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The 50 Worst Artists in Music History

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I have been working at my local supermarket for about 30 hours a week for the last few weeks, and they are playing pretty much only Christmas carols and Chrismas songs. Actually, they have at least three different versions of "Santa Claus Is Coming To Town", and each of these three versions plays at least twice a day. If only I had some way of making myself temporarily deaf...

The list is certainly controversial, but it's good to see a number 1 most people can agree with. I don't see how they could possibly not include Slipknot though.

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Couldn't fault this list (except for the missing ones)....even the ones that I had fond memories of, a quick YouTube and I was reminded of just how crap they really were...very apt commentary.

All that's missing is Bono and the rest of his whiney, posturing, talentless cohorts....then the list would be complete. ;)

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That would be Cher AND Chastity?

Aah, Ron, that's where we would disagree. Cher has a preposterous sense of irony and a knowing sense of humour that elevates her waaaay above the rock hoi poloi. Bono is so far up his own jacksey he is chewing his own lungs...if I may coin a phrase.

Cher....talent....sense of irony and self-awareness.

Bono....talentless....err, that's about it.

I rest my case. :)

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Bob Geldoff, 39?

His musical career was a sham, (We are the World); but he was the star of Pink Floyd's 'Wall' & he also stole INXS's lead singer's model actress girlfriend away, which lead to his suicide; so wouldn't that be a Double-Whammy?

Also Iron Butterfly is pretty far-fetched on a list of worsts. IMHO


And again, they missed this? I would've placed George Michael tops of the pop on glop for any terrible singers list.

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Bob Geldoff, 39?

His musical career was a sham, (We are the World); but he was the star of Pink Floyd's 'Wall' & he also stole INXS's lead singer's model actress girlfriend away, which lead to his suicide; so wouldn't that be a Double-Whammy?

I've read more misinformed posts in my time, but not many.

Several years before starting up "Live Aid", Geldof was the very successful frontman of The Boomtown Rats, who scored a string of UK Top 20 hits, (including chart-toppers "Rat Trap" and "I Don't Like Mondays") and was temporarily poster-boy for the commercial end of the punk generation.

He made no musical contribution whatsoever to "We Are The World", which was the abominable contribution of top US artists to the Live Aid thing, under the banner of "USA for Africa" or somesuch.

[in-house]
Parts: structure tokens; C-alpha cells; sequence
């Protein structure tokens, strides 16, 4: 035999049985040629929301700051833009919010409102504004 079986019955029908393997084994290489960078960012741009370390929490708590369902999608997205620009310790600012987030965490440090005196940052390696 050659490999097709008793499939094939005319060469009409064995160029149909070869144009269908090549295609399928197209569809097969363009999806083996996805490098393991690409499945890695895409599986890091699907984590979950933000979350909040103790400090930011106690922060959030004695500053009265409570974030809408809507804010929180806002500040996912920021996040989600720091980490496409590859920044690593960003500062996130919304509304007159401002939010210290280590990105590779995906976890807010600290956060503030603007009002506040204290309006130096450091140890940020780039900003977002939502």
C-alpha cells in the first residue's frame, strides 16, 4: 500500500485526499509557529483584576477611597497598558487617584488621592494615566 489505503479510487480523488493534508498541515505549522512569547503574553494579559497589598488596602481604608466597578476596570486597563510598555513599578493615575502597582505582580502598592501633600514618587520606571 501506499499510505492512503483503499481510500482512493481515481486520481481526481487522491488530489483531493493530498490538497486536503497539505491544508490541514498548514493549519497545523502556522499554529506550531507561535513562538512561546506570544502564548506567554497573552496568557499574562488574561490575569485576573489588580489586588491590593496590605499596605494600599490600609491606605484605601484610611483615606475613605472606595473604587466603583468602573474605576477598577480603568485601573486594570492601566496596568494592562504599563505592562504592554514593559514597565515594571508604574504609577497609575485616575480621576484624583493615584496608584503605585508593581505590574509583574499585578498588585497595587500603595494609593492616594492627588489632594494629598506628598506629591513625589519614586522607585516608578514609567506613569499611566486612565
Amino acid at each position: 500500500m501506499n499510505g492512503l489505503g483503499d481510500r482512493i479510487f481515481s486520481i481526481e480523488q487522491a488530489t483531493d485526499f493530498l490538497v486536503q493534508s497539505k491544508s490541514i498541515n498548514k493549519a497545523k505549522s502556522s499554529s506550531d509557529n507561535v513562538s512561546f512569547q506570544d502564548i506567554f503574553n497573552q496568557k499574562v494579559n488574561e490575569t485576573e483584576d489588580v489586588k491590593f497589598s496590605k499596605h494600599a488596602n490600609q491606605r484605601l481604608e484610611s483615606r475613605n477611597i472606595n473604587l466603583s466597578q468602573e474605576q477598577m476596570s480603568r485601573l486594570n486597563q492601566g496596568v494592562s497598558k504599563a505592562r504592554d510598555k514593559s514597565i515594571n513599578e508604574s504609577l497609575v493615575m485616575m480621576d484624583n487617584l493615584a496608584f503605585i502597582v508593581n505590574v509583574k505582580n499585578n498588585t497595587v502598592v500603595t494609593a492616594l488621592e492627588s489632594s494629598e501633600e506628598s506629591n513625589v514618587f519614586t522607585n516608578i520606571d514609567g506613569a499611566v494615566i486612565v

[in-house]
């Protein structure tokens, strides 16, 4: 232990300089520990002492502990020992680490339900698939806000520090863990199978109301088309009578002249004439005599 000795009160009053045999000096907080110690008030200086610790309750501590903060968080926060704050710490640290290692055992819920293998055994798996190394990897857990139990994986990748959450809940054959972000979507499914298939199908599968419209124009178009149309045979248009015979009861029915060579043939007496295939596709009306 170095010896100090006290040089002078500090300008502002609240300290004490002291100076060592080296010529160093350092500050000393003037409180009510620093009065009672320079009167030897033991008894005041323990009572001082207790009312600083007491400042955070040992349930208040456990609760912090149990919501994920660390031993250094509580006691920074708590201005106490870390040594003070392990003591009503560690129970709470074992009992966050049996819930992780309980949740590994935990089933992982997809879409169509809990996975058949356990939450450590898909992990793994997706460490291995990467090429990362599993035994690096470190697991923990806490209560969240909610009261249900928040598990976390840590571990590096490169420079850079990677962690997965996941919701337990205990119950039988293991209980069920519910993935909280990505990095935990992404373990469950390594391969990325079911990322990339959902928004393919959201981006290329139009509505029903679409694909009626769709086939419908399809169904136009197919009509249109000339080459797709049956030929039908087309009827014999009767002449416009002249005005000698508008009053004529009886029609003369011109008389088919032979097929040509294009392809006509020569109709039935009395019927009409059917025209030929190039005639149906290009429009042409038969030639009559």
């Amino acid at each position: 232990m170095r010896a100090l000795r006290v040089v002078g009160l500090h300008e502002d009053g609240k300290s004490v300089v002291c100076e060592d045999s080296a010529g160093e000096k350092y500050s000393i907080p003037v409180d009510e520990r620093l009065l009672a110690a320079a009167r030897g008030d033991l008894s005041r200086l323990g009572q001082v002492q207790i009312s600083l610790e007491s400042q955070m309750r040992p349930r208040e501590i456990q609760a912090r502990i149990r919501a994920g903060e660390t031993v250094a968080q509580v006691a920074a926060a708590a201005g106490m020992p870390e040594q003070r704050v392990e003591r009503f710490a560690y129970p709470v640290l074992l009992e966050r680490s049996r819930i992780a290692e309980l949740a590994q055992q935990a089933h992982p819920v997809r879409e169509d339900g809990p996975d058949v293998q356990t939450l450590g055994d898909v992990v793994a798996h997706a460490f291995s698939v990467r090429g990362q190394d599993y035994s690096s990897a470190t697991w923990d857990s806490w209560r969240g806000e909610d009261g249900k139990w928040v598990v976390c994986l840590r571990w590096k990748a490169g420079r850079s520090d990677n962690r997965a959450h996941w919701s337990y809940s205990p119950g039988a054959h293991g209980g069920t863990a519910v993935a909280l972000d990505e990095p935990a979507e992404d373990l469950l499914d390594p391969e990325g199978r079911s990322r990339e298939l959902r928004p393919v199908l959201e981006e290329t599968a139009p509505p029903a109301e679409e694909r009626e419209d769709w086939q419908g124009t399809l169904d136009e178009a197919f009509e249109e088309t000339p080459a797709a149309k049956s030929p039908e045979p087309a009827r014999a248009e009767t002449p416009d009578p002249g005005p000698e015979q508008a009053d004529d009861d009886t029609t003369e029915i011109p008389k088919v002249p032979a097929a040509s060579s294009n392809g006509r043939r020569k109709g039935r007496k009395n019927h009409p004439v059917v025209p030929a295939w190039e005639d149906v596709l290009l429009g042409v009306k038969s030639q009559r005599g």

Therefore you have completely dismissed the successful part of his musical career, whilst "crediting" him with something with which he had no involvement.

he also stole INXS's lead singer's model actress girlfriend away, which lead to his suicide
This could hardly be further from the truth.

Bob Geldof was married for quite a number of years to former "wild-child", later TV presenter/journalist, Paula Yates. They had three preposterously-named children together. Whilst presenting a TV programme, "The Big Breakfast", (made , somewhat ironically, by Geldof's TV production company), wife Paula engaged in the most outrageous of flirtations with her studio guest, Michael Hutchence, in front of millions of cereal-munching viewers. And thus began one of the most public cases of marital infidelity: the mother of all marriage-ending, family-wrecking, communally drug-tripping love-trysts, splattered across the media for all to see.

It was Hutchence who nicked Geldof's wife, (and Yates who abandoned her children in the process), leaving "Saint Bob" a broken man. The public humiliation must have been pretty difficult for Geldof to bear, I would imagine. At least he eventually got custody of the children- following a bitterly-fought and highly-public custody battle- on account, (presumably), of the atrocious, shameless, out-of-control behaviour of his errant, drug-abusing ex-wife, (the Jezebel). That Hutchence and "tragic Paula" both went on to die in sordid, sorry and frankly undignified circumstances, (whilst Geldof continues to command worldwide respect and veneration), is a great advert for the concept of karma. To somehow hold Geldof responsible for Hutchence topping himself is like..."wow..." (shakes head in utter disbelief)

Get your facts straight.

His solo career was nothing to write home about, mind you.

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My two cents on this list:

#50, Iron Butterfly: I like "In-A-Gadda-Da-Vida" as much as the next guy, but if you've ever been in an adventurous and/or masochistic enough mood to try listening to the five tracks on the other side of that album, you'll immediately understand why this group deserved to make the list. I found only one of them, "My Mirage" (a stereotypical psychedelic anthem) to be even marginally listenable.